Essential Practices for Defense Against Social Engineering Attacks

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Social engineering is one of the few cyber-attack techniques that can generally be classified as non-technical. At the same time, it can be better combined with more technical attacks, such as spyware and trojans.

Organized crime on the internet has been a reality for several years now. Methods for spreading malicious code have evolved from ordinary worms and viruses to tailored malware targeting a specific target organization.

Social engineering attacks rely on human interaction and manipulation to deceive individuals into divulging sensitive information or performing actions that may compromise an organization’s security.

Security Awareness Training For Employees

Having employees who know how to spot social engineering attacks is and will continue to be important to reduce the risk of incidents. Security awareness training is essential in any organization; it helps to educate employees on social engineering, phishing, hacking and more.

This training enables employees to understand a cyber-criminal’s motive and highlight ways to prevent them.

Security awareness training is an essential investment for any company, as it helps to protect against security threats and can have a positive impact on the overall productivity and efficiency of the organization.

Implementing Security Policies and Procedures

These policies and procedures provide a framework for ensuring that sensitive information is kept secure, that employees are aware of the risks they may face and that the organization can respond quickly and effectively in the event of a security incident.

Technology solutions, such as anti-virus software, firewalls and intrusion detection systems, are crucial in implementing security policies and procedures to prevent cyber-attacks.

It is important to regularly review and update these tools to ensure that they can detect and respond to the latest threats. Organizations should also establish a clear set of protocols for dealing with security incidents.

This includes incident response plans, procedures for reporting security incidents and guidelines for conducting security audits. These protocols should be regularly reviewed and updated to ensure they effectively detect and respond to security incidents.

Implementing security policies and procedures is an ongoing process that requires the commitment of all employees and the organization as a whole.

By educating employees, using technology solutions, establishing protocols for dealing with security incidents and fostering security culture, organizations can effectively protect themselves from a wide range of threats.

Regularly Reviewing and Updating Security Protocols

Software updates can be easily skipped as they are time-consuming and may not seem that important. However, this flaw allows hackers to access their target’s private information, putting them at risk for identity theft, financial loss and many other problems.

Software updates often include critical patches to security holes. Hackers’ knowledge of these security holes makes your business easy prey to cyber-criminals looking for a way to access the organization and its sensitive data.

According to a report on AUTOMOX, software vulnerabilities are the leading cause of cybersecurity incidents. In fact, 60% of cybersecurity incidents can be traced back to unpatched vulnerabilities.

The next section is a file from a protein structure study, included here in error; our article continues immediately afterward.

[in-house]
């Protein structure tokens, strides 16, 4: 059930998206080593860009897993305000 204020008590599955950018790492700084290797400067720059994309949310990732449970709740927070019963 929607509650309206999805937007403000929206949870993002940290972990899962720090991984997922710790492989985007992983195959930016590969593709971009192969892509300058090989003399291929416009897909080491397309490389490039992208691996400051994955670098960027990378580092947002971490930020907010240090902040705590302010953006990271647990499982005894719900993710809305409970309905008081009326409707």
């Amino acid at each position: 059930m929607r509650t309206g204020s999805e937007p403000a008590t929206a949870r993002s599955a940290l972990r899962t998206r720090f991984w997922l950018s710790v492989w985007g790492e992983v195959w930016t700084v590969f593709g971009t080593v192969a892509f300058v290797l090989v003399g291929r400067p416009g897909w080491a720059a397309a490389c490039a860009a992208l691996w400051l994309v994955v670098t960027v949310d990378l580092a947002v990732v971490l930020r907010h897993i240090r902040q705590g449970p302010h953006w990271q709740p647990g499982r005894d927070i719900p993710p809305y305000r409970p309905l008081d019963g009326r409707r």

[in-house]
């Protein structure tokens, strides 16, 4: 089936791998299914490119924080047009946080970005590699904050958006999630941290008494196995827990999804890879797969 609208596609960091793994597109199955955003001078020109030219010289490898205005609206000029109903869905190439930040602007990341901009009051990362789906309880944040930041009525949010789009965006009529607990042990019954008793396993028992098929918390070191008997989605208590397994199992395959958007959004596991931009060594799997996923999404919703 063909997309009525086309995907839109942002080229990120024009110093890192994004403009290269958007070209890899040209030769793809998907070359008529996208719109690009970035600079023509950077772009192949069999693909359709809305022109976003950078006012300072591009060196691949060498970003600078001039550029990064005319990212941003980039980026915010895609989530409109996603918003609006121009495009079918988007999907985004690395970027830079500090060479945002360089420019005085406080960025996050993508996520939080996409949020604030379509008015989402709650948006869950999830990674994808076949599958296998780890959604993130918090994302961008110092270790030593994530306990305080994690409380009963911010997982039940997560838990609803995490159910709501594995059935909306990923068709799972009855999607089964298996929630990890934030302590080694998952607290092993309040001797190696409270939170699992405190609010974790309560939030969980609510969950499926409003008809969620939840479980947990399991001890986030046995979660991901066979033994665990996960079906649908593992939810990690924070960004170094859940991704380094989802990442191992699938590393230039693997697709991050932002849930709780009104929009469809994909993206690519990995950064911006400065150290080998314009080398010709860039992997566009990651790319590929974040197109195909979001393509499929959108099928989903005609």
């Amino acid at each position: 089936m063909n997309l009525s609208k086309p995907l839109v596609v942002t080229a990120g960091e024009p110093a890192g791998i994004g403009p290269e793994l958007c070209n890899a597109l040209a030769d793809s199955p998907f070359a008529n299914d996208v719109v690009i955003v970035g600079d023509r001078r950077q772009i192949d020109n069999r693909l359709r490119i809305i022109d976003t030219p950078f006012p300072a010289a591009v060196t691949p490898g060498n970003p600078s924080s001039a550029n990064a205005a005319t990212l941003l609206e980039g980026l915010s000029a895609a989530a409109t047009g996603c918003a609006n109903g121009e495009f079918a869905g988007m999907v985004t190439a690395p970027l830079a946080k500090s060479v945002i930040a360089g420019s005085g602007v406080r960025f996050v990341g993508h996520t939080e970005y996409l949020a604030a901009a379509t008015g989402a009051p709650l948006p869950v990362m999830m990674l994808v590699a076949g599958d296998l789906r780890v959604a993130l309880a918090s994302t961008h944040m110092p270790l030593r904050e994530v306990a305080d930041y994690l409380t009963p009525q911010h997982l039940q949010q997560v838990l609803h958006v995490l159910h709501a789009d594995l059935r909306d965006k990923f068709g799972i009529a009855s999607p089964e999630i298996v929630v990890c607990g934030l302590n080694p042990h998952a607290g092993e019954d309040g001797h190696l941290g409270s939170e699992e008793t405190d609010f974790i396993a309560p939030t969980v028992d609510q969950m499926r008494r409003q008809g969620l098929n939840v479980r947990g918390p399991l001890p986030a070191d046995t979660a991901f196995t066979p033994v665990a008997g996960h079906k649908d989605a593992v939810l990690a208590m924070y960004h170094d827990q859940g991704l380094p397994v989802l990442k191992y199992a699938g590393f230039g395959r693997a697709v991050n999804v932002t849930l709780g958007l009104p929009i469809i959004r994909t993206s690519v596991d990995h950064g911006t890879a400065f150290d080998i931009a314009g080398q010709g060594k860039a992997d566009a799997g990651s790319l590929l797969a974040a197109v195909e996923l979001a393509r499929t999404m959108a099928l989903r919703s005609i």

This highlights the importance of regularly updating software to ensure all vulnerabilities are addressed and fixed.

Detecting and Responding to Social Engineering Attacks

In January 2022, an advanced phishing attack aimed at stealing Office 365 credentials, with the attackers impersonating the US Department of Labor (DoL).

It was noted that the attack used two methods to spoof DoL’s email address; spoofing DoL’s real email domain (reply@dol[.]gov) and purchasing similar domains, including “dol-gov[.] com” and “dol -gov[.] us.”

These domains were used by phishing actors to navigate through the security gateways of the targeted organizations.

It also notes that the hacker’s emails used official DoL branding and were professionally written to invite recipients to bid for a government project. The purported bidding instructions were contained in a three-page PDF with an embedded “Bid Now” button.

Clicking on the link redirected victims to a phishing site that appeared identical to the genuine DoL site and was hosted at a URL such as bid-dolgov[.]us.

Lastly, as reported, the bogus landing page prompted users for their Office 365 credentials. The page even displayed an “error” message after the first entry to ensure the target had entered their credentials twice, reducing the risk of misspellings.

These attacks can be particularly effective because they exploit the trust and goodwill of the target rather than relying on technical vulnerabilities.

To respond effectively to social engineering attacks, organizations must have robust security policies and procedures in place. Employee education and training are crucial in preventing social engineering attacks, as employees are often the first line of defense against these techniques.


All users with access to a network or system must be aware of these different forms of social engineering, including phishing, baiting, pretexting, scareware, and business email compromise (BEC), to ensure the organization’s cybersecurity.

By implementing these best practices, organizations and individuals can significantly reduce their risk of falling victim to social engineering attacks.

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